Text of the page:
FRANK: Some of us have been invited to go to the White House today to try to break a deadlock, and I’m glad that we’ll be able to go and tell them that there’s really not much of a deadlock to break, but I’m always glad to get to go to the White House.

RUSH: I’ll bet they’ll be glad to have you up there at the White House. So Barney is going to go to the White House. But there’s not much of a deadlock to break. Did you understand that? Did you understand? You didn’t? Let me see if I could help. Snerdley said he didn’t understand what Barney said. (doing Barney Frank impression) ‘Some of us have been invited to go to the White House, to — to — to — to — to — to — to — to — to — to — to break a deadlock — it’s not a deadlock — I don’t know why because all of — run into.’ Barney Frank.


RUSH: John Boehner is saying that House Republicans have not signed on to any bailout deal. It may yet require John McCain to get this done. The Democrats went out there and announced that there’s a deal, that they have a deal in principle, and I think they did this prior to four o’clock. That’s when McCain is meeting with Bush and Obama at the White House, and they wanted to preempt any involvement by McCain in this, but Boehner is saying that they have not signed any bailout deal. The House Republicans haven’t. Chris Dodd is also saying, (paraphrasing) ‘Hey, look, we’re going to negotiate this; we’re going to have a couple days here to debate this; we hope we get this legislation passed very soon.’ A lot of people are waiting to see what this so-called deal in principle has in it. Now we learn that there is no deal in principle from John Boehner.


RUSH: From Marc Ambinder at TheAtlantic.com: ‘John McCain’s vow to return to Washington and get this mess settled has lit a fire under the behinds of Democrat negotiators who worry that his presence will suspend their negotiations and give House Republicans a figure to rally around in opposition to a compromise and generally weaken their negotiation position. ‘ See? They are desperate that McCain not get any credit for this, whatever happens. That’s why they’ve come out and said we’ve got a deal in principle. And then John Boehner, the House leader, said: No, no, no, no, we’ve not signed anything. Now, Marc Ambinder then adds this to his blog post. ‘My colleague Nora McAvalnah tells me that sources close to Senate Democratic leadership,’ that would be Dingy Harry, ‘now fear that McCain’s true motivation for calling off his campaign and coming back to DC is simply to cast a ‘no’ vote against the bailout, despite his private statements to the contrary.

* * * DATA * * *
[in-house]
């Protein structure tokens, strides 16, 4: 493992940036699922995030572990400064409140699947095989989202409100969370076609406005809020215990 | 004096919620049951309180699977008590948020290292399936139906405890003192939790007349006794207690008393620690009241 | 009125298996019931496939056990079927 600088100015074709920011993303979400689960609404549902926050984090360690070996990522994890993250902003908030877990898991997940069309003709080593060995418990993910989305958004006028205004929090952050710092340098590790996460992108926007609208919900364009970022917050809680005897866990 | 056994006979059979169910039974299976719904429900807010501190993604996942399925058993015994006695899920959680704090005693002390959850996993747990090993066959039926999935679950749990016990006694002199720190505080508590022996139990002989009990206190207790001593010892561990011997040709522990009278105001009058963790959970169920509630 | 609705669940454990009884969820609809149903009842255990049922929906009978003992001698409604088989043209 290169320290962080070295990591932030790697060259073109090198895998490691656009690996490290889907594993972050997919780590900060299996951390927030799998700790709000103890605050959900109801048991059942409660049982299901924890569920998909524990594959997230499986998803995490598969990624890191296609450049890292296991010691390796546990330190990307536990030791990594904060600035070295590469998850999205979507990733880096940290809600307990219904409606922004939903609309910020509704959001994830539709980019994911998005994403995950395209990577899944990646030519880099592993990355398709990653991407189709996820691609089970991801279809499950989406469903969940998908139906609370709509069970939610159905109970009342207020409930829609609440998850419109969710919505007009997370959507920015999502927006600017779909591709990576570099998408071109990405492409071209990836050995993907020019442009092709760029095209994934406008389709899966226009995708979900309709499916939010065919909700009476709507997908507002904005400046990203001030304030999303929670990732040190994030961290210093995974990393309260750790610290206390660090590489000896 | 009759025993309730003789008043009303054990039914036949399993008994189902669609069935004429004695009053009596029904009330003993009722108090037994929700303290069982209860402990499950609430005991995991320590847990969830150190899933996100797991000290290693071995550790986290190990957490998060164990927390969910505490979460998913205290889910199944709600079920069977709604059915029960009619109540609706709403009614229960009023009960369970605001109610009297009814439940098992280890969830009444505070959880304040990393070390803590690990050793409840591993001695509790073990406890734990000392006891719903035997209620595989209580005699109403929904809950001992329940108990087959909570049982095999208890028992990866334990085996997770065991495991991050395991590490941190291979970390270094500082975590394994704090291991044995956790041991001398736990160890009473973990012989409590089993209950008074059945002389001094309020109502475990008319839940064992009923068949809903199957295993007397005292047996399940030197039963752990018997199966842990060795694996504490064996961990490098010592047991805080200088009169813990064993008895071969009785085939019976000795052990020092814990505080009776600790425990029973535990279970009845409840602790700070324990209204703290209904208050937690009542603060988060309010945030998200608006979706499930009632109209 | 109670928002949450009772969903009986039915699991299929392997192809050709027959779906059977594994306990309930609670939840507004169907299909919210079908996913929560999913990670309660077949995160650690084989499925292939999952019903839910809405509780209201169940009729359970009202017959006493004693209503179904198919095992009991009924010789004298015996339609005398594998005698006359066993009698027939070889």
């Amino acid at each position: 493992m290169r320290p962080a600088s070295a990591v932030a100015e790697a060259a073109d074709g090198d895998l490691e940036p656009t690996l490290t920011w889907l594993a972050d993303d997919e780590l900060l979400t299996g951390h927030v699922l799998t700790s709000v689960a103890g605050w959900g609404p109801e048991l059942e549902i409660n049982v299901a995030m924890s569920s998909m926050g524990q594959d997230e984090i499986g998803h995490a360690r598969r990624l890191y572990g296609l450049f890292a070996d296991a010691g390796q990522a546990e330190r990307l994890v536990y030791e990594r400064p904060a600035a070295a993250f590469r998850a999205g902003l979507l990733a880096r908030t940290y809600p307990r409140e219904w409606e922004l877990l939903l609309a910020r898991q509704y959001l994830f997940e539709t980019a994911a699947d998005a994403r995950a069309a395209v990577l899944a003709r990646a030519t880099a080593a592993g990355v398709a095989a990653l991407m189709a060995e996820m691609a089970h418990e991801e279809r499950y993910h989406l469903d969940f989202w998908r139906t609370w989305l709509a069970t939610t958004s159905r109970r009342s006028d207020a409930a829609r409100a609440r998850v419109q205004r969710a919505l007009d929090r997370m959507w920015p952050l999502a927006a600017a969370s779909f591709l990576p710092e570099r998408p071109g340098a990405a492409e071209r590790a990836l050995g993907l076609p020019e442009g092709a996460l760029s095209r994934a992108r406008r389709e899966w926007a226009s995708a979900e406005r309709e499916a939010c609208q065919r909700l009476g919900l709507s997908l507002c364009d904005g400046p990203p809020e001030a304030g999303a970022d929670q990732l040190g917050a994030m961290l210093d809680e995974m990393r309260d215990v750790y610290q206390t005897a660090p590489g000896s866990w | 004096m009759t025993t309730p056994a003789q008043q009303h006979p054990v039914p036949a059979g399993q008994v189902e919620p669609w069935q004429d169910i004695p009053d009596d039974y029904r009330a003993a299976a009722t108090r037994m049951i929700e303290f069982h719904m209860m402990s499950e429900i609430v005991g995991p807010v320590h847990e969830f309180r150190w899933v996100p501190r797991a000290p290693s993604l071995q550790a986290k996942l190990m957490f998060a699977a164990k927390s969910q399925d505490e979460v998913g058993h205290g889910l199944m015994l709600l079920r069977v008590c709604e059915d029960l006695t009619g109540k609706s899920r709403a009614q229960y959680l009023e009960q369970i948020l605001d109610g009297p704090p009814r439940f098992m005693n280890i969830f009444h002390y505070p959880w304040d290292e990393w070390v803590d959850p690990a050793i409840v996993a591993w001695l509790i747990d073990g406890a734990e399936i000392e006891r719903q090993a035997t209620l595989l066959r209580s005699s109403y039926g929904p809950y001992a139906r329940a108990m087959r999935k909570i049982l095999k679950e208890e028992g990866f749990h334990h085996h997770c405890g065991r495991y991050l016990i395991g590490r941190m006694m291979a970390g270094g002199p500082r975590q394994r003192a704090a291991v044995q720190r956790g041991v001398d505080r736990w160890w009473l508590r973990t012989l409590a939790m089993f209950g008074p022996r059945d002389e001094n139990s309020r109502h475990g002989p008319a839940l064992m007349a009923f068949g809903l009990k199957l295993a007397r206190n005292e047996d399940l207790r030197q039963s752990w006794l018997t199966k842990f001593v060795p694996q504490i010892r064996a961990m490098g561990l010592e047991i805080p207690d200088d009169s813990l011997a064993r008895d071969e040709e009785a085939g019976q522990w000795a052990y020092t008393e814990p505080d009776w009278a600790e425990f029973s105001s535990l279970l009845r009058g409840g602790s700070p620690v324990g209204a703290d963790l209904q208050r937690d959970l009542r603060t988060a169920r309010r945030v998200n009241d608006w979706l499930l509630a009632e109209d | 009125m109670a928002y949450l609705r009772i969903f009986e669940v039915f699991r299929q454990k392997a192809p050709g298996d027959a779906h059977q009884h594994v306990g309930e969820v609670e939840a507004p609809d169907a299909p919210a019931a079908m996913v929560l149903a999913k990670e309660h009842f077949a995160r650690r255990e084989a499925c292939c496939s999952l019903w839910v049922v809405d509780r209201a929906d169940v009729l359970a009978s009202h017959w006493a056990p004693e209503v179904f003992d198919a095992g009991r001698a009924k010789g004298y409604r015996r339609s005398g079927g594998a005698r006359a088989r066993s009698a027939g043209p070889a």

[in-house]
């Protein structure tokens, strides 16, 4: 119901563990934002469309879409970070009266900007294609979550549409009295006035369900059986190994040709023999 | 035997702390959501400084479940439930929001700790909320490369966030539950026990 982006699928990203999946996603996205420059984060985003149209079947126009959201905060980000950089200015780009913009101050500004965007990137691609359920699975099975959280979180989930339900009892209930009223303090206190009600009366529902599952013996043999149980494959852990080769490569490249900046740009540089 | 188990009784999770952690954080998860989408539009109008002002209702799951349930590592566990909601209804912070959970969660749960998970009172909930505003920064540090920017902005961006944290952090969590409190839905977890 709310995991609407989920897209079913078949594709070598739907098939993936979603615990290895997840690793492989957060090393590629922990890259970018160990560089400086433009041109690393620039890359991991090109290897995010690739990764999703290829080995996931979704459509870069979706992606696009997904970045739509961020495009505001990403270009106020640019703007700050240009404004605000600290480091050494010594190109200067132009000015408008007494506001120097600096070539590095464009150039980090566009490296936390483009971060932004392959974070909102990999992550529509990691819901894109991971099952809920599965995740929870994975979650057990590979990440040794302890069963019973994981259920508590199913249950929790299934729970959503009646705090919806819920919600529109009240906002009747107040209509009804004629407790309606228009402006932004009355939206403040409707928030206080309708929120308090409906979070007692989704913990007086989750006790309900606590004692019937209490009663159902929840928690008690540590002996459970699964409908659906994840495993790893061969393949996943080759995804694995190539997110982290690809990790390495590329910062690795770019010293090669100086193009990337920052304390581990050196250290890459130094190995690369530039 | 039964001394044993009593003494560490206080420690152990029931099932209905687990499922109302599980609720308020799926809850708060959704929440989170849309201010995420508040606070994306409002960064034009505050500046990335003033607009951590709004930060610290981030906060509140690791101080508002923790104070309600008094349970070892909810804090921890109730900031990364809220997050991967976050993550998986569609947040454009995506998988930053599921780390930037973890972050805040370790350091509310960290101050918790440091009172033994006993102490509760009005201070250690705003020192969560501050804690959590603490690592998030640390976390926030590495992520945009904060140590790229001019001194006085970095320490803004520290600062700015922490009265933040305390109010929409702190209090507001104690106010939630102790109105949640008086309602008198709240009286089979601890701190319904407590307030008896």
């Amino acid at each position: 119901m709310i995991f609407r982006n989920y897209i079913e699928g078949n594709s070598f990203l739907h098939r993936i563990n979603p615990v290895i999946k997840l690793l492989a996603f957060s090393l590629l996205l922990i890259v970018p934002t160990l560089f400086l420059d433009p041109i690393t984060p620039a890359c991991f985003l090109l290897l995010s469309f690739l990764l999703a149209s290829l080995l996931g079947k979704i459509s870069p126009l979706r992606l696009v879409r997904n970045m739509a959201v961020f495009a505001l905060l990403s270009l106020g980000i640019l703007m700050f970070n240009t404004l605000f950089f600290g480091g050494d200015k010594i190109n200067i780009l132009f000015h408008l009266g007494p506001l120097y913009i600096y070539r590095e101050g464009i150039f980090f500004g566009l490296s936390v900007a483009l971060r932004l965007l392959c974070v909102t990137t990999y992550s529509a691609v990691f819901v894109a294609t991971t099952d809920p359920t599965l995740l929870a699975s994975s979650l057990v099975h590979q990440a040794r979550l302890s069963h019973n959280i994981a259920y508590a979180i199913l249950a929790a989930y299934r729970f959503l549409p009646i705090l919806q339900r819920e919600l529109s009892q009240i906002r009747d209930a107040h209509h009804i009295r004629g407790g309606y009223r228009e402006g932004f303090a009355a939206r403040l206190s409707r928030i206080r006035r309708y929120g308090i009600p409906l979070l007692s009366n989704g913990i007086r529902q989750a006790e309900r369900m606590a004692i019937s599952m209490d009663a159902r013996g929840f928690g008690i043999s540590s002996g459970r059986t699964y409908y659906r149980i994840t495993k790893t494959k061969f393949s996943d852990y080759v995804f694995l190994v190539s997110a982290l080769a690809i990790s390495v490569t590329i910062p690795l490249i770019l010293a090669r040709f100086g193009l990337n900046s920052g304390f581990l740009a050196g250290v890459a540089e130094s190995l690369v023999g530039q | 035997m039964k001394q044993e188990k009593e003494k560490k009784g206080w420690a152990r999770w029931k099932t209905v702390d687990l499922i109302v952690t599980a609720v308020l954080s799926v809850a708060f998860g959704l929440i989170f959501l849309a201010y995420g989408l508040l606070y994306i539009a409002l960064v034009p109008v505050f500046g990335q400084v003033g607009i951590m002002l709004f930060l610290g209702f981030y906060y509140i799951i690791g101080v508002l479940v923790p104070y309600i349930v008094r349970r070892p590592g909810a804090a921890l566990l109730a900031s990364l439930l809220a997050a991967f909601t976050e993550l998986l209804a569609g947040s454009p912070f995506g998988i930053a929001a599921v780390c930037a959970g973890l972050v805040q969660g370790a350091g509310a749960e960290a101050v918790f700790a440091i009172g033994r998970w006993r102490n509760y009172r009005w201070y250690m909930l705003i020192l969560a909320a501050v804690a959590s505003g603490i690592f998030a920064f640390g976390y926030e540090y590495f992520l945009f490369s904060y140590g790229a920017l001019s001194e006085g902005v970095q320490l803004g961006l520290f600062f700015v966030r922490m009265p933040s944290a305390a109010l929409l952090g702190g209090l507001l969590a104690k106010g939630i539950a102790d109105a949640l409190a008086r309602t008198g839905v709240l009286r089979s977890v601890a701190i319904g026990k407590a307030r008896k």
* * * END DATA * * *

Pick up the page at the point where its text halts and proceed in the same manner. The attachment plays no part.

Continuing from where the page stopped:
‘And it’s a smart maneuver: Nothing says ‘maverick,’ like voting against Bush and standing with the American public, who remain very wary of the proposal.’ That’s true. I have e-mail here from all of you. I’ve spot-checked it, and I can’t find a whole lot of support for this. Your instincts on this are right, but I’m not going to bother repeating the analysis of the first and second hours. It will be up at RushLimbaugh.com later. But they’re worried he’s going to come in here, steal the credit, and then vote ‘no’; vote against Bush, side with the American people, and totally screw up the plan. Frankly, folks, George Bush is gonna get what he wants, and so are the Democrats, and I think it would be worthy of maybe a minute of fanfare music to celebrate McCain voting against the Democrats. It doesn’t happen much, and it would be noteworthy. We would raise the flag here symbolically. It could be a big event. We’ll keep a sharp eye.